June 23, 2004 -- Disgusted by Port-A-Potties? Freaked out by fast-food restrooms? Believe it or not, picnic tables and ATMs may harbor more germs.
A new report puts our germ fears into perspective. In a nationwide telephone survey of 1,000 adults, each adult was asked to rate the surfaces they considered germy. Those answers were then compared with real studies of bacteria on various surfaces.
You guessed it: The bulk of germs are hiding where you least suspect -- playground equipment, the phone receiver, ATMs, and elevator buttons.
"This survey shows that people have a false sense of security when it comes to germs," says Charles Gerba, a.k.a. "Dr. Germ," a professor of environmental microbiology at the University of Arizona, in a news release.
It's a real health problem, because 80% of infections are spread by hand, Gerba says. The solution is proper hand hygiene with soap and water or an alcohol-based sanitizer, he says.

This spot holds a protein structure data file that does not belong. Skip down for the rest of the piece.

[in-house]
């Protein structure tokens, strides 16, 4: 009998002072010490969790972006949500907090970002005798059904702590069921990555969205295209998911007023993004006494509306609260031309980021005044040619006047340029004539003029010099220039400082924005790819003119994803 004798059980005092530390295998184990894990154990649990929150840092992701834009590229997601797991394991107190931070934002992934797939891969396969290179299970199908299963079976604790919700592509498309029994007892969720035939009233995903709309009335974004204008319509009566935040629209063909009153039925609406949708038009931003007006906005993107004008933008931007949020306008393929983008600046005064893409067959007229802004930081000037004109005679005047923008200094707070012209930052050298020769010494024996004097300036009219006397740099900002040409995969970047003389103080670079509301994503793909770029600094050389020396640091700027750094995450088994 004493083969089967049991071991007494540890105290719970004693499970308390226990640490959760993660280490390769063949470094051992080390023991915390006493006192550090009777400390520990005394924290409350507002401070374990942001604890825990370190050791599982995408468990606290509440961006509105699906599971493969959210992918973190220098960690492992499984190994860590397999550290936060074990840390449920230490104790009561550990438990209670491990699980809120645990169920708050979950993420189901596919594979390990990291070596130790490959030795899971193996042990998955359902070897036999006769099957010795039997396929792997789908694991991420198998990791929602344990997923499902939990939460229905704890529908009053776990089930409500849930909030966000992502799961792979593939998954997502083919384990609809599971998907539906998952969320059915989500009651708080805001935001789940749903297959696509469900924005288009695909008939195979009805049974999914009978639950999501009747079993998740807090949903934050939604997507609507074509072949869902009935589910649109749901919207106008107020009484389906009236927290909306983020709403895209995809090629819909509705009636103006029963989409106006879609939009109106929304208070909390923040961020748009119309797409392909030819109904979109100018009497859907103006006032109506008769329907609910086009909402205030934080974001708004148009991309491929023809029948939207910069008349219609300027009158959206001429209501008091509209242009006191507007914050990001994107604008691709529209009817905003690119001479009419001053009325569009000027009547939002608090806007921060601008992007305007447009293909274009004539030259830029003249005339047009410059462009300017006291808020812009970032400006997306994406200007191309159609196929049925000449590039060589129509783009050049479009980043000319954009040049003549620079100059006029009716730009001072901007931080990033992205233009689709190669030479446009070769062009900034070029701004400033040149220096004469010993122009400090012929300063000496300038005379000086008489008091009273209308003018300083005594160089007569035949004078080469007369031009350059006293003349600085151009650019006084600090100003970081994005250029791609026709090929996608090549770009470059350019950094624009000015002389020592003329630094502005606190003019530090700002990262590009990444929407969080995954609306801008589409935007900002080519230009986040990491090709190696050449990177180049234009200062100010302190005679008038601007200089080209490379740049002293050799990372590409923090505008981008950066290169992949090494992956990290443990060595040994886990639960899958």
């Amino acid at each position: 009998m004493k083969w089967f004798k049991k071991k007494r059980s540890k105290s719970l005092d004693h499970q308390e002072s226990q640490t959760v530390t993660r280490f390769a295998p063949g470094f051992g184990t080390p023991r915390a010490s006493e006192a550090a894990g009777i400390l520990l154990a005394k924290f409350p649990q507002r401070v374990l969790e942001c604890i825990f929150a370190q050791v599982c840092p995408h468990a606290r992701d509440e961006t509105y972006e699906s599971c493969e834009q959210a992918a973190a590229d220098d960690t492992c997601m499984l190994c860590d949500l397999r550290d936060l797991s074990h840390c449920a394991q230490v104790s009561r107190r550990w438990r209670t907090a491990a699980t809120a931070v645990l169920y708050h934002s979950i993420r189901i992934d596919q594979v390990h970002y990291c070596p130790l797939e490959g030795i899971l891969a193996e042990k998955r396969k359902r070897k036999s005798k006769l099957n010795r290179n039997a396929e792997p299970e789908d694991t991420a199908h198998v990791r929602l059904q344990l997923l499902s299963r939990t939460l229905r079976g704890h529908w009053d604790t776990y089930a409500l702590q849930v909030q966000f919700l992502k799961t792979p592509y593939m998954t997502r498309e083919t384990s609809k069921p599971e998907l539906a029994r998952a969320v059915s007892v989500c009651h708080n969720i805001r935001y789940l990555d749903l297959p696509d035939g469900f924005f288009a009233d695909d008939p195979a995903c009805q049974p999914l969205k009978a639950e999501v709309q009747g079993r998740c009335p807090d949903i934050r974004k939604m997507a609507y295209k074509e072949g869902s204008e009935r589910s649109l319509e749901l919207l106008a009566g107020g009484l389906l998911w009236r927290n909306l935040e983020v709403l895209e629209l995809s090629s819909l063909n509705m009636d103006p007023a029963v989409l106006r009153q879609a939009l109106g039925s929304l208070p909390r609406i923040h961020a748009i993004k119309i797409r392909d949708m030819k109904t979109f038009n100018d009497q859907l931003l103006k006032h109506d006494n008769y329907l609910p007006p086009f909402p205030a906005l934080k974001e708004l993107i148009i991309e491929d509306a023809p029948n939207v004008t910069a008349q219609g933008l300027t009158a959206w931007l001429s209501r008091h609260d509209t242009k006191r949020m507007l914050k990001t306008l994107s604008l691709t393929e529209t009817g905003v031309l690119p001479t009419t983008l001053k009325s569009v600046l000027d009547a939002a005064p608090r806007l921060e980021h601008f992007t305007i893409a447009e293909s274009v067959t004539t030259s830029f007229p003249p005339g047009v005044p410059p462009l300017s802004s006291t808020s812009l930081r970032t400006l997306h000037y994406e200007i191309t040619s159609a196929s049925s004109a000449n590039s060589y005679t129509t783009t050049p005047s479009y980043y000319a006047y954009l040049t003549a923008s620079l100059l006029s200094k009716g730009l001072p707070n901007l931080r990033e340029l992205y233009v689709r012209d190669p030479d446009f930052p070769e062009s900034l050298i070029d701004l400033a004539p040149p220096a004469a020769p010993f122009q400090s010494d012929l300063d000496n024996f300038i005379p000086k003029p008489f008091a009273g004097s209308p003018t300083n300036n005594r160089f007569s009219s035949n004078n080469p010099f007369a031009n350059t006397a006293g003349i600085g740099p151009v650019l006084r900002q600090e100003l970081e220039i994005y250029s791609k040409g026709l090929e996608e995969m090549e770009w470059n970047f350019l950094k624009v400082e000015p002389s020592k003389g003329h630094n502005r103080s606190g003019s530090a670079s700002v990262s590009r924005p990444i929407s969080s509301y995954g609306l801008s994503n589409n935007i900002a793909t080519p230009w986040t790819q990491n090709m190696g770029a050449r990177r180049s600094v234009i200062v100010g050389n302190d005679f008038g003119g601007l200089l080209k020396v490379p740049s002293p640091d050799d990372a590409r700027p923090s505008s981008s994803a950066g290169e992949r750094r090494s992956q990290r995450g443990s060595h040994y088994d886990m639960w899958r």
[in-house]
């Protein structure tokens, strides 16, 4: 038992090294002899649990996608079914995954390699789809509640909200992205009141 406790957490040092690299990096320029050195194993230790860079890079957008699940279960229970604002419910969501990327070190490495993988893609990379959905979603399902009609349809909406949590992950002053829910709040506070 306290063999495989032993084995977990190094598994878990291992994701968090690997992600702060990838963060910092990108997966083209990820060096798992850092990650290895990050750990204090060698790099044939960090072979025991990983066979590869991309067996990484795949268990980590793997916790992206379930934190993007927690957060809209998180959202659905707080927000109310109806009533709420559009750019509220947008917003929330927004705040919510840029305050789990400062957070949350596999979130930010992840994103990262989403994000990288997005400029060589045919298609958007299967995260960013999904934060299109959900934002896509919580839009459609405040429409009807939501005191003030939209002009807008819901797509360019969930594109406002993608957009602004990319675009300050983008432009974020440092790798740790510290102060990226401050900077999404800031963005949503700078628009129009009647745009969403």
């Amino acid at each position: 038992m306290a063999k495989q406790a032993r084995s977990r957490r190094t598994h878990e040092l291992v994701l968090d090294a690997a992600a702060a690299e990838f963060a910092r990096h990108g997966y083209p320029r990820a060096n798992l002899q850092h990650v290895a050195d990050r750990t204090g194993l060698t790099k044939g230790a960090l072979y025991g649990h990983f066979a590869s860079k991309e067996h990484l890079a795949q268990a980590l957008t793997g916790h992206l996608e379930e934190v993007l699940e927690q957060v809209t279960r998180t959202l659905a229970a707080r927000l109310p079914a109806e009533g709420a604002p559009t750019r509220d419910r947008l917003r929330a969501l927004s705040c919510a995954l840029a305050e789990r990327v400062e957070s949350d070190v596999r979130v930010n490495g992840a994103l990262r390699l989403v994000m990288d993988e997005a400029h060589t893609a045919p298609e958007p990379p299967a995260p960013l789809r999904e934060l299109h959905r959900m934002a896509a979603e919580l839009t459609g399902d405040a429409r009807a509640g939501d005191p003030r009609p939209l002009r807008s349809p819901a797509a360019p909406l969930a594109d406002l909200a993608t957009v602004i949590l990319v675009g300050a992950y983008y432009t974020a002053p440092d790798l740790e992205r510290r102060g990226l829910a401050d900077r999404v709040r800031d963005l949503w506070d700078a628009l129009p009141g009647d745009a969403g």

Among his survey's findings:
- 64% think public restroom doorknobs have more germs than a typical ATM but a typical ATM has been proven to have more germs because of the number of dirty hands that touch each of these items.
- 75% think the toilet seats in fast food restaurants have the most germs -- but airplane toilet seats are worse.
- 76% assumed that Port-A-Potties were off-the-chart germ wise -- but picnic tables actually have more germs.
The germ facts:
- At home, the kitchen sink is one of the places with the most germs -- harboring more germs than the bathroom. The most contaminated sites are those that tend to remain moist. The dishcloth, toilet bowl, garbage can, refrigerator, and bathroom doorknob are also high on the list.
- At work, phone receivers harbor more germs than any surface -- even more than the toilet seats. Desktops, keyboards, and elevator buttons are also on the workplace top germ-covered list.
- In public places, playground equipment, escalator handrails, shopping cart handles, picnic tables, and Port-A-Potties are top germ carriers.
Also, only 17% of Americans wash their hands after shaking hands -- yet 51% wash them after sneezing or coughing. It's part of the misconception that germs are spread in the air rather than by hand contact.
SOURCE: The University of Arizona press release, survey results.